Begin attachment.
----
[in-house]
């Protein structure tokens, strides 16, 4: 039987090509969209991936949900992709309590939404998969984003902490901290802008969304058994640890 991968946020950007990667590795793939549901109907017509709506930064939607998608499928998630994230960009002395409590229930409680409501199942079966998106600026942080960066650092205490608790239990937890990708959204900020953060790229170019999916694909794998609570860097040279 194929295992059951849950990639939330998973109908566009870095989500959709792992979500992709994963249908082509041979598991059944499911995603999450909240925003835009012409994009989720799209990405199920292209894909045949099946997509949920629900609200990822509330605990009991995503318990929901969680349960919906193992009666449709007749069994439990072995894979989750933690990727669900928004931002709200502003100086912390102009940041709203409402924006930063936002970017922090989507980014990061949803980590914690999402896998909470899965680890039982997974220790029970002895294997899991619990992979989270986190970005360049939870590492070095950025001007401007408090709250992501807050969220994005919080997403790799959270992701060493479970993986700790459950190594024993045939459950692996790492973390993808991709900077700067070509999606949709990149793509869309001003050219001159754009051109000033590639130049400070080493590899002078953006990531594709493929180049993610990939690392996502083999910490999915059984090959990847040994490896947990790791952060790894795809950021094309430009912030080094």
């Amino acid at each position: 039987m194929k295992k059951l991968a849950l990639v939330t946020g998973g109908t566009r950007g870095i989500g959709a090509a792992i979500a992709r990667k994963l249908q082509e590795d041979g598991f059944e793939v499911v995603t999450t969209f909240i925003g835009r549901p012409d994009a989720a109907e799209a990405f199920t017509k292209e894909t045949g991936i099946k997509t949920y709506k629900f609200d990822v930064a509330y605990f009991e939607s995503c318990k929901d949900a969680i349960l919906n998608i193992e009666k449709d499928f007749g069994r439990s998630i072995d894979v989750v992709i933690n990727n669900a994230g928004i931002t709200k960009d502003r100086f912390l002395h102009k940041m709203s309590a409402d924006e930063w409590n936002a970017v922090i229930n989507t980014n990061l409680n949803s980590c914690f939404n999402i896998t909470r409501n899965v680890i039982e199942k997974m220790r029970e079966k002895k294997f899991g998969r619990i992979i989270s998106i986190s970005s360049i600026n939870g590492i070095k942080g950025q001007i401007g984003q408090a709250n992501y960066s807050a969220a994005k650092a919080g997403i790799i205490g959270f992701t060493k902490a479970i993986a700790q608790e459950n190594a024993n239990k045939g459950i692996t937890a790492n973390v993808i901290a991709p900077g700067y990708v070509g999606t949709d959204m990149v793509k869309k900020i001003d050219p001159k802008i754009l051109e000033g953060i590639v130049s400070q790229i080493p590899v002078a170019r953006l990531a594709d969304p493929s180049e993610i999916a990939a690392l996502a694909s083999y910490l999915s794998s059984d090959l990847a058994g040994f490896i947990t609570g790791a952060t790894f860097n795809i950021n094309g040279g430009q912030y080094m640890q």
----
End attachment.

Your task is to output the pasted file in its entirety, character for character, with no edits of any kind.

[in-house]
């Protein structure tokens, strides 16, 4: 039987090509969209991936949900992709309590939404998969984003902490901290802008969304058994640890 991968946020950007990667590795793939549901109907017509709506930064939607998608499928998630994230960009002395409590229930409680409501199942079966998106600026942080960066650092205490608790239990937890990708959204900020953060790229170019999916694909794998609570860097040279 194929295992059951849950990639939330998973109908566009870095989500959709792992979500992709994963249908082509041979598991059944499911995603999450909240925003835009012409994009989720799209990405199920292209894909045949099946997509949920629900609200990822509330605990009991995503318990929901969680349960919906193992009666449709007749069994439990072995894979989750933690990727669900928004931002709200502003100086912390102009940041709203409402924006930063936002970017922090989507980014990061949803980590914690999402896998909470899965680890039982997974220790029970002895294997899991619990992979989270986190970005360049939870590492070095950025001007401007408090709250992501807050969220994005919080997403790799959270992701060493479970993986700790459950190594024993045939459950692996790492973390993808991709900077700067070509999606949709990149793509869309001003050219001159754009051109000033590639130049400070080493590899002078953006990531594709493929180049993610990939690392996502083999910490999915059984090959990847040994490896947990790791952060790894795809950021094309430009912030080094």
């Amino acid at each position: 039987m194929k295992k059951l991968a849950l990639v939330t946020g998973g109908t566009r950007g870095i989500g959709a090509a792992i979500a992709r990667k994963l249908q082509e590795d041979g598991f059944e793939v499911v995603t999450t969209f909240i925003g835009r549901p012409d994009a989720a109907e799209a990405f199920t017509k292209e894909t045949g991936i099946k997509t949920y709506k629900f609200d990822v930064a509330y605990f009991e939607s995503c318990k929901d949900a969680i349960l919906n998608i193992e009666k449709d499928f007749g069994r439990s998630i072995d894979v989750v992709i933690n990727n669900a994230g928004i931002t709200k960009d502003r100086f912390l002395h102009k940041m709203s309590a409402d924006e930063w409590n936002a970017v922090i229930n989507t980014n990061l409680n949803s980590c914690f939404n999402i896998t909470r409501n899965v680890i039982e199942k997974m220790r029970e079966k002895k294997f899991g998969r619990i992979i989270s998106i986190s970005s360049i600026n939870g590492i070095k942080g950025q001007i401007g984003q408090a709250n992501y960066s807050a969220a994005k650092a919080g997403i790799i205490g959270f992701t060493k902490a479970i993986a700790q608790e459950n190594a024993n239990k045939g459950i692996t937890a790492n973390v993808i901290a991709p900077g700067y990708v070509g999606t949709d959204m990149v793509k869309k900020i001003d050219p001159k802008i754009l051109e000033g953060i590639v130049s400070q790229i080493p590899v002078a170019r953006l990531a594709d969304p493929s180049e993610i999916a990939a690392l996502a694909s083999y910490l999915s794998s059984d090959l990847a058994g040994f490896i947990t609570g790791a952060t790894f860097n795809i950021n094309g040279g430009q912030y080094m640890q």